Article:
Ever since the financial crisis ended, it's been a dog-eat-dog world in the broker industry. Now, it looks like one major player might actually consent to getting eaten up by one of its competitors -- and depending on who ponies up to grab the opportunity, you and millions of other investors could see the impact on how you trade stocks, funds, and other investments.
This baby's all grown up
Yes, the broker on the chopping block is E*TRADE Financial
As my fellow Fool contributor Rick Munarriz pointed out last week, a downturn in trading activity has hurt not only E*TRADE but also rivals TD AMERITRADE
Why it matters to you
From a shareholder's standpoint, what happens to E*TRADE could make a big difference. But for E*TRADE's brokerage customers, a combination could greatly enhance their ability to take advantage of a big trend that they've thus far been shut out of: the proliferation of commission-free ETF trading.
If you use E*TRADE as your broker, then you might have no idea how the rest of the industry has shaken itself up over the past year and a half. But in late 2009, Schwab made an innovative move to try to make a late entry into the ETF space, offering its own proprietary ETFs to its customers without having to pay a commission to buy or sell them.
Since then, nearly every major broker other than E*TRADE has come out with similar programs of their own. Like Schwab, Vanguard opened up its more extensive line of ETFs for free customer consumption. Scottrade bought a fund subsidiary to offer its ETF line. Fidelity and TD AMERITRADE, among several others, chose to use outside ETFs, with Fidelity tapping BlackRock's
An E*TRADE/TD combination would give E*TRADE customers access to the most comprehensive free ETF program in the business, with TD's 100-plus list of available ETFs for trading. That's great news for anyone at E*TRADE who wants to include ETFs as part of their overall investing strategy.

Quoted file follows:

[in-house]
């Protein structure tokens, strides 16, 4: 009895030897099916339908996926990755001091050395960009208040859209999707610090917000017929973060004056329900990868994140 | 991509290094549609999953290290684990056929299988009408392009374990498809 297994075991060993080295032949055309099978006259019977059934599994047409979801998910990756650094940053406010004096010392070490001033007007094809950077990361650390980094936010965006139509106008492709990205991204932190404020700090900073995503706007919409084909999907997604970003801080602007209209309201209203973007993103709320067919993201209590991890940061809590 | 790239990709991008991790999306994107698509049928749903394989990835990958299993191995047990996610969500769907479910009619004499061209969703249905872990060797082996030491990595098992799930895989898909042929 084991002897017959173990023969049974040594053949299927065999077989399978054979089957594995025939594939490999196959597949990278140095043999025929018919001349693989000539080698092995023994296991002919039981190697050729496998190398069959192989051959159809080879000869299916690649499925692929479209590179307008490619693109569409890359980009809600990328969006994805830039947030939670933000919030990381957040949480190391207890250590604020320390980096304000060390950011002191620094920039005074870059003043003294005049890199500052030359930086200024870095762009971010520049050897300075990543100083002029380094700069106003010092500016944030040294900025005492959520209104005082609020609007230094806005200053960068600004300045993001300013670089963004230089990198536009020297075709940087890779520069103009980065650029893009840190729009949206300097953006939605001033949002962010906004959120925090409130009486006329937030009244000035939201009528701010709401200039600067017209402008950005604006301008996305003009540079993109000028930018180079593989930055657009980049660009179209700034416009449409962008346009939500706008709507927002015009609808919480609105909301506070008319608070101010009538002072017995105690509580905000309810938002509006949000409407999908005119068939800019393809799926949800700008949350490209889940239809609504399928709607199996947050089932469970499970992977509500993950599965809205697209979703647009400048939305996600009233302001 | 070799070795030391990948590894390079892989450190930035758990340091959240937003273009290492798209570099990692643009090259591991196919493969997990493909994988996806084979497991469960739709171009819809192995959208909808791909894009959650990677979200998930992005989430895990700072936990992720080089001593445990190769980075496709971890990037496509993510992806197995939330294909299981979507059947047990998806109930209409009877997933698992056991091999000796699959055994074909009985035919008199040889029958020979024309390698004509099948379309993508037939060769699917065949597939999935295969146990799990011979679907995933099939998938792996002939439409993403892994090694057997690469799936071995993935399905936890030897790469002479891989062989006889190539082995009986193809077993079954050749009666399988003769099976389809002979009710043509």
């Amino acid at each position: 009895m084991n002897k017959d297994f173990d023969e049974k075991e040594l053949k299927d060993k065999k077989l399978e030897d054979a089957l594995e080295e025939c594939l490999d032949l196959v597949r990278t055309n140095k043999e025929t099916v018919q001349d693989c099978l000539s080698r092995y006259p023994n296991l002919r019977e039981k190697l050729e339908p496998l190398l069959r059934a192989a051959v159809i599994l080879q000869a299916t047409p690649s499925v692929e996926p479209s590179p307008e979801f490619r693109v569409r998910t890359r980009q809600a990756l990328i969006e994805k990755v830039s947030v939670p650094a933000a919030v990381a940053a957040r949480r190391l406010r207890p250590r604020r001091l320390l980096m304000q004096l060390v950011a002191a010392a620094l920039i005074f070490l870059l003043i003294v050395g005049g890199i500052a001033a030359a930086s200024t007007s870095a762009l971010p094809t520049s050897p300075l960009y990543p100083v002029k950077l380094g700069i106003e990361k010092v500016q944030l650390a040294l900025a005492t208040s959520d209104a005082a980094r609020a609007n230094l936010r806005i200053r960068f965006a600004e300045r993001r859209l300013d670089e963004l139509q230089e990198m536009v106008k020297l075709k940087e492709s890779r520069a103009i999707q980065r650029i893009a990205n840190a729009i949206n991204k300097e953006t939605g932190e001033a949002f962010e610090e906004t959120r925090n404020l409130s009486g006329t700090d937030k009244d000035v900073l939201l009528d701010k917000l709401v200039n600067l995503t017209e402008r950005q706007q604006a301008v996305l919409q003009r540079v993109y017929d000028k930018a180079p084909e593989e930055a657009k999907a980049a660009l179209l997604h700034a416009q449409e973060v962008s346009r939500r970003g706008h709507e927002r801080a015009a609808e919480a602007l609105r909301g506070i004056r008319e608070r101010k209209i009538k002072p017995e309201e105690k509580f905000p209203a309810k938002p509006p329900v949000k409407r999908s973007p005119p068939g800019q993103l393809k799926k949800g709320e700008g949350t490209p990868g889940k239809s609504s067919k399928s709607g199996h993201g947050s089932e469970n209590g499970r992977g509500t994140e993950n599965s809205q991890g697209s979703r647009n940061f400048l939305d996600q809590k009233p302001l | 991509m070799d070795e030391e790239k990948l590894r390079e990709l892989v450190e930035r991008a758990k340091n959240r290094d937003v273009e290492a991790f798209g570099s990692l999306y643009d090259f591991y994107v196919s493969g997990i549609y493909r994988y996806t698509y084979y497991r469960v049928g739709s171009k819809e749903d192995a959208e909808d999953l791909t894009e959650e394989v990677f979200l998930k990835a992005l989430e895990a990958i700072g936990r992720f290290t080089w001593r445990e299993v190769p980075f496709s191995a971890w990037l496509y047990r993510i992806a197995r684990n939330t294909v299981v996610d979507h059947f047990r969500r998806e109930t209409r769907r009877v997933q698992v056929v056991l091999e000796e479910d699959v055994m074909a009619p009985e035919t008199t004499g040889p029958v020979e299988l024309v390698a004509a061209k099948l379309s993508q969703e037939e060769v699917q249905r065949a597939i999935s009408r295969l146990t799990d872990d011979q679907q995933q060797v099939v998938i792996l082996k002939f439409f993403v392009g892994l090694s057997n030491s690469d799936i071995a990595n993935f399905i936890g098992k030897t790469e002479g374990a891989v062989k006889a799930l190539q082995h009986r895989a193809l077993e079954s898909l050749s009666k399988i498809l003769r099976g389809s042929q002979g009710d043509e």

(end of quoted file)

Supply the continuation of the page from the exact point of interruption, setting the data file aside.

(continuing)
The fall of SPDRs?
But what's good news for E*TRADE investors may be bad news for the lone major ETF provider left without a partner in the free-ETF dance. State Street
For a while, I've argued that an E*TRADE/State Street partnership made perfect sense. The move would have helped excuse E*TRADE for being late to the free-ETF game, and it would have given State Street a viable way to save face rather than letting itself get singled out from a major source of potential assets.
But if E*TRADE disappears, then so, too, will State Street's last chance to make a big splash getting into the broker wars. Despite the popularity of some SPDR products, not having an exclusive partnership to offer ETFs could cost the company its position near the top of the biggest ETF managers.
Keep your eyes open
Obviously, what happens in the coming weeks and months could change the picture in the broker wars substantially. For now, though, customers should be excited about the prospects of finally getting in on a valuable investing tool that its rivals have enjoyed for a long time.
If your broker hasn't given you the ETF choices you want, maybe you need another broker. Check out the competition here. And to learn more about ETFs and what they can do for your portfolio, be sure to grab the Fool's special free report, "3 ETFs Set to Soar During the Recovery." Just click on the link to get started.
Tune in every Monday and Wednesday for Dan's columns on retirement, investing, and personal finance. You can follow him on Twitter here.